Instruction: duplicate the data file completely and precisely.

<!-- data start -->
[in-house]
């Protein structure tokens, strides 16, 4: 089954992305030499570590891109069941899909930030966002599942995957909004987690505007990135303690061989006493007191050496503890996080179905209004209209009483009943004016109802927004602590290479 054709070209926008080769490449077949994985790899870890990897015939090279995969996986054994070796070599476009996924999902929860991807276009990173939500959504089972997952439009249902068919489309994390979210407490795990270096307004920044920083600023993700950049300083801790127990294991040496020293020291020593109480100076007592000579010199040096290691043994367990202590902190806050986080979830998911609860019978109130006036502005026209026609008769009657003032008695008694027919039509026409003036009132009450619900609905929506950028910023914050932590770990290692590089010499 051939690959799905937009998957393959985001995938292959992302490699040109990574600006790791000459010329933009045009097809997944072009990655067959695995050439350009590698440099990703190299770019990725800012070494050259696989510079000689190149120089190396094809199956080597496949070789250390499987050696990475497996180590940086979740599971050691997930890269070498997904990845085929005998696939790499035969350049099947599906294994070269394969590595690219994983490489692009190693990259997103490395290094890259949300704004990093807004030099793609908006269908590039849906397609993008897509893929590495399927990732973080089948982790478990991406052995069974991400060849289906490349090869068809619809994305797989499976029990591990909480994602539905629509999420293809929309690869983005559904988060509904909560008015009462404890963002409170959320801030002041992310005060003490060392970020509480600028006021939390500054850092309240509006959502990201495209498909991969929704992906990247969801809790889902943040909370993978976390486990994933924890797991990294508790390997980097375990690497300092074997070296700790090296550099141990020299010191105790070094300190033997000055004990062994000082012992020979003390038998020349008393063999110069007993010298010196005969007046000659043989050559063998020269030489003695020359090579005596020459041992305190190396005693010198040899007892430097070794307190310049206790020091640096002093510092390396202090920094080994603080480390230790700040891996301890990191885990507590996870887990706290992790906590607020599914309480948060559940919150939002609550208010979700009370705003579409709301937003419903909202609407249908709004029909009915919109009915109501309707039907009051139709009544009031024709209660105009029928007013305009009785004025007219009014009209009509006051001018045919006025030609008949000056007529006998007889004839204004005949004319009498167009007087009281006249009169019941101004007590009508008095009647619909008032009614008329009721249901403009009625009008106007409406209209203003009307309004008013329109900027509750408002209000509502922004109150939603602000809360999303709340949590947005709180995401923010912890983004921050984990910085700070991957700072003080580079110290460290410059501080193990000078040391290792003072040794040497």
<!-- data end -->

[in-house]
């Protein structure tokens, strides 16, 4: 089954992305030499570590891109069941899909930030966002599942995957909004987690505007990135303690061989006493007191050496503890996080179905209004209209009483009943004016109802927004602590290479 054709070209926008080769490449077949994985790899870890990897015939090279995969996986054994070796070599476009996924999902929860991807276009990173939500959504089972997952439009249902068919489309994390979210407490795990270096307004920044920083600023993700950049300083801790127990294991040496020293020291020593109480100076007592000579010199040096290691043994367990202590902190806050986080979830998911609860019978109130006036502005026209026609008769009657003032008695008694027919039509026409003036009132009450619900609905929506950028910023914050932590770990290692590089010499 051939690959799905937009998957393959985001995938292959992302490699040109990574600006790791000459010329933009045009097809997944072009990655067959695995050439350009590698440099990703190299770019990725800012070494050259696989510079000689190149120089190396094809199956080597496949070789250390499987050696990475497996180590940086979740599971050691997930890269070498997904990845085929005998696939790499035969350049099947599906294994070269394969590595690219994983490489692009190693990259997103490395290094890259949300704004990093807004030099793609908006269908590039849906397609993008897509893929590495399927990732973080089948982790478990991406052995069974991400060849289906490349090869068809619809994305797989499976029990591990909480994602539905629509999420293809929309690869983005559904988060509904909560008015009462404890963002409170959320801030002041992310005060003490060392970020509480600028006021939390500054850092309240509006959502990201495209498909991969929704992906990247969801809790889902943040909370993978976390486990994933924890797991990294508790390997980097375990690497300092074997070296700790090296550099141990020299010191105790070094300190033997000055004990062994000082012992020979003390038998020349008393063999110069007993010298010196005969007046000659043989050559063998020269030489003695020359090579005596020459041992305190190396005693010198040899007892430097070794307190310049206790020091640096002093510092390396202090920094080994603080480390230790700040891996301890990191885990507590996870887990706290992790906590607020599914309480948060559940919150939002609550208010979700009370705003579409709301937003419903909202609407249908709004029909009915919109009915109501309707039907009051139709009544009031024709209660105009029928007013305009009785004025007219009014009209009509006051001018045919006025030609008949000056007529006998007889004839204004005949004319009498167009007087009281006249009169019941101004007590009508008095009647619909008032009614008329009721249901403009009625009008106007409406209209203003009307309004008013329109900027509750408002209000509502922004109150939603602000809360999303709340949590947005709180995401923010912890983004921050984990910085700070991957700072003080580079110290460290410059501080193990000078040391290792003072040794040497």